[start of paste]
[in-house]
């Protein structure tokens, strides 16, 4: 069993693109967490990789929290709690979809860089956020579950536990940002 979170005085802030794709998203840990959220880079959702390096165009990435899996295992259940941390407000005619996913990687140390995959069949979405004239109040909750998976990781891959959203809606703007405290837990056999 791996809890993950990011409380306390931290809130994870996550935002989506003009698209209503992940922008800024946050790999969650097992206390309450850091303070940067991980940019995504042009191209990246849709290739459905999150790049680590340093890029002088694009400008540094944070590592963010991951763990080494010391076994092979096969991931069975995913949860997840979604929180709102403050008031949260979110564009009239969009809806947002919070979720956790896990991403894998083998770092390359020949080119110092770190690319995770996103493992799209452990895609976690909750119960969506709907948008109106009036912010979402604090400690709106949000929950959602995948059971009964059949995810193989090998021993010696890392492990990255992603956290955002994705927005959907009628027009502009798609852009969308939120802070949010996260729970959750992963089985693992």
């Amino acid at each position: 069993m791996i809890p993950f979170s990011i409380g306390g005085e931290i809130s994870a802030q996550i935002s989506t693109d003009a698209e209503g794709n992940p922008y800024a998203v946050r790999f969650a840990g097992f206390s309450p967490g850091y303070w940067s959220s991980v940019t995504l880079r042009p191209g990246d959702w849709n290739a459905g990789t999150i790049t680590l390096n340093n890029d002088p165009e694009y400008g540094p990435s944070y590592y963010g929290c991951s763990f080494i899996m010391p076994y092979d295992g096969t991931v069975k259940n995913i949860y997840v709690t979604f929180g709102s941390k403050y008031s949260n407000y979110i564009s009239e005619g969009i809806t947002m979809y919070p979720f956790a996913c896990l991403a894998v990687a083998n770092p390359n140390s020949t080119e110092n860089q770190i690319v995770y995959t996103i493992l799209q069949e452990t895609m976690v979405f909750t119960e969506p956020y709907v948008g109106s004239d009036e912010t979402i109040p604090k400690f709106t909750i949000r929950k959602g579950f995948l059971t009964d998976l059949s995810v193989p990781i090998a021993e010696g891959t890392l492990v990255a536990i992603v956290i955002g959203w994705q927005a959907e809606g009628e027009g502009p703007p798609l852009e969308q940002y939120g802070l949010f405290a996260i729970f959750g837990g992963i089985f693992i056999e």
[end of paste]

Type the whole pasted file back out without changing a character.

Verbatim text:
[in-house]
């Protein structure tokens, strides 16, 4: 069993693109967490990789929290709690979809860089956020579950536990940002 979170005085802030794709998203840990959220880079959702390096165009990435899996295992259940941390407000005619996913990687140390995959069949979405004239109040909750998976990781891959959203809606703007405290837990056999 791996809890993950990011409380306390931290809130994870996550935002989506003009698209209503992940922008800024946050790999969650097992206390309450850091303070940067991980940019995504042009191209990246849709290739459905999150790049680590340093890029002088694009400008540094944070590592963010991951763990080494010391076994092979096969991931069975995913949860997840979604929180709102403050008031949260979110564009009239969009809806947002919070979720956790896990991403894998083998770092390359020949080119110092770190690319995770996103493992799209452990895609976690909750119960969506709907948008109106009036912010979402604090400690709106949000929950959602995948059971009964059949995810193989090998021993010696890392492990990255992603956290955002994705927005959907009628027009502009798609852009969308939120802070949010996260729970959750992963089985693992």
């Amino acid at each position: 069993m791996i809890p993950f979170s990011i409380g306390g005085e931290i809130s994870a802030q996550i935002s989506t693109d003009a698209e209503g794709n992940p922008y800024a998203v946050r790999f969650a840990g097992f206390s309450p967490g850091y303070w940067s959220s991980v940019t995504l880079r042009p191209g990246d959702w849709n290739a459905g990789t999150i790049t680590l390096n340093n890029d002088p165009e694009y400008g540094p990435s944070y590592y963010g929290c991951s763990f080494i899996m010391p076994y092979d295992g096969t991931v069975k259940n995913i949860y997840v709690t979604f929180g709102s941390k403050y008031s949260n407000y979110i564009s009239e005619g969009i809806t947002m979809y919070p979720f956790a996913c896990l991403a894998v990687a083998n770092p390359n140390s020949t080119e110092n860089q770190i690319v995770y995959t996103i493992l799209q069949e452990t895609m976690v979405f909750t119960e969506p956020y709907v948008g109106s004239d009036e912010t979402i109040p604090k400690f709106t909750i949000r929950k959602g579950f995948l059971t009964d998976l059949s995810v193989p990781i090998a021993e010696g891959t890392l492990v990255a536990i992603v956290i955002g959203w994705q927005a959907e809606g009628e027009g502009p703007p798609l852009e969308q940002y939120g802070l949010f405290a996260i729970f959750g837990g992963i089985f693992i056999e």